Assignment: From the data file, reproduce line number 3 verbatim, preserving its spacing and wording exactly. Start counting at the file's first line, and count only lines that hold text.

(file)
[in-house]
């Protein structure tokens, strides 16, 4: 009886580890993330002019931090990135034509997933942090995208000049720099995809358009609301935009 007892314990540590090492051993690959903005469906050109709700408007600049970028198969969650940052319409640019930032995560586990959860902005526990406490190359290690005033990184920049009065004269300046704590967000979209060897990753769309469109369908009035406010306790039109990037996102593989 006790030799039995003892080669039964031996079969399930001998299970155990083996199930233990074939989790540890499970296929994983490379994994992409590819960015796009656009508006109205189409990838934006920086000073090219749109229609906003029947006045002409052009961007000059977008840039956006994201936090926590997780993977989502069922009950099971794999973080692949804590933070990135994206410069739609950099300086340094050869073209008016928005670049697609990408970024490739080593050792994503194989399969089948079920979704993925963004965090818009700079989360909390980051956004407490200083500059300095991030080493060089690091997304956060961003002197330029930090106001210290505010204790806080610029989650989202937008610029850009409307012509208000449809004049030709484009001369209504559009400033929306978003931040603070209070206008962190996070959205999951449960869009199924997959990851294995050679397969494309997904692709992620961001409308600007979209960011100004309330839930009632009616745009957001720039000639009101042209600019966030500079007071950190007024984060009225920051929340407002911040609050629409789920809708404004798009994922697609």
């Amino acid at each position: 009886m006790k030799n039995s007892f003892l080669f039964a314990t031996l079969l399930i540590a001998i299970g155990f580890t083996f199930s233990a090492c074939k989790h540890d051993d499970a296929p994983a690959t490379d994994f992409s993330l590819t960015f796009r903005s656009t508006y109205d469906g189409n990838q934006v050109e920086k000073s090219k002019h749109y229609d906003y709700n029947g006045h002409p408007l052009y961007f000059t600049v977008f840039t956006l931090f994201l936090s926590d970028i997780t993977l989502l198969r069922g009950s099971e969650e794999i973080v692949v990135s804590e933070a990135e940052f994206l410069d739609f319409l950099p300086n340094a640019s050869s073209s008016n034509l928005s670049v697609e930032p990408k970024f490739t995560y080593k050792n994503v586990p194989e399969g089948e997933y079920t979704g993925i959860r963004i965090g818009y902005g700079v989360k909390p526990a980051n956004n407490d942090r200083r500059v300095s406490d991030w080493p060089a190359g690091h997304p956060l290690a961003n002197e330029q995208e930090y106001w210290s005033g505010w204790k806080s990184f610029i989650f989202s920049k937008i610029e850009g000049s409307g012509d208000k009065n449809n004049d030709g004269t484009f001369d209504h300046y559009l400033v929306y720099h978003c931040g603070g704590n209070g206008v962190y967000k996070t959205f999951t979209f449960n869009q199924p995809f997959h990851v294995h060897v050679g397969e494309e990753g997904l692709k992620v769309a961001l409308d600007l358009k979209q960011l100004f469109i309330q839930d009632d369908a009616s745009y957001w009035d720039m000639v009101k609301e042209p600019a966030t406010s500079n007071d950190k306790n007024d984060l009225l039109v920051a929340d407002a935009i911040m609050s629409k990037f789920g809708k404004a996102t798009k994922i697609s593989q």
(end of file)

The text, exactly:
């Amino acid at each position: 009886m006790k030799n039995s007892f003892l080669f039964a314990t031996l079969l399930i540590a001998i299970g155990f580890t083996f199930s233990a090492c074939k989790h540890d051993d499970a296929p994983a690959t490379d994994f992409s993330l590819t960015f796009r903005s656009t508006y109205d469906g189409n990838q934006v050109e920086k000073s090219k002019h749109y229609d906003y709700n029947g006045h002409p408007l052009y961007f000059t600049v977008f840039t956006l931090f994201l936090s926590d970028i997780t993977l989502l198969r069922g009950s099971e969650e794999i973080v692949v990135s804590e933070a990135e940052f994206l410069d739609f319409l950099p300086n340094a640019s050869s073209s008016n034509l928005s670049v697609e930032p990408k970024f490739t995560y080593k050792n994503v586990p194989e399969g089948e997933y079920t979704g993925i959860r963004i965090g818009y902005g700079v989360k909390p526990a980051n956004n407490d942090r200083r500059v300095s406490d991030w080493p060089a190359g690091h997304p956060l290690a961003n002197e330029q995208e930090y106001w210290s005033g505010w204790k806080s990184f610029i989650f989202s920049k937008i610029e850009g000049s409307g012509d208000k009065n449809n004049d030709g004269t484009f001369d209504h300046y559009l400033v929306y720099h978003c931040g603070g704590n209070g206008v962190y967000k996070t959205f999951t979209f449960n869009q199924p995809f997959h990851v294995h060897v050679g397969e494309e990753g997904l692709k992620v769309a961001l409308d600007l358009k979209q960011l100004f469109i309330q839930d009632d369908a009616s745009y957001w009035d720039m000639v009101k609301e042209p600019a966030t406010s500079n007071d950190k306790n007024d984060l009225l039109v920051a929340d407002a935009i911040m609050s629409k990037f789920g809708k404004a996102t798009k994922i697609s593989q």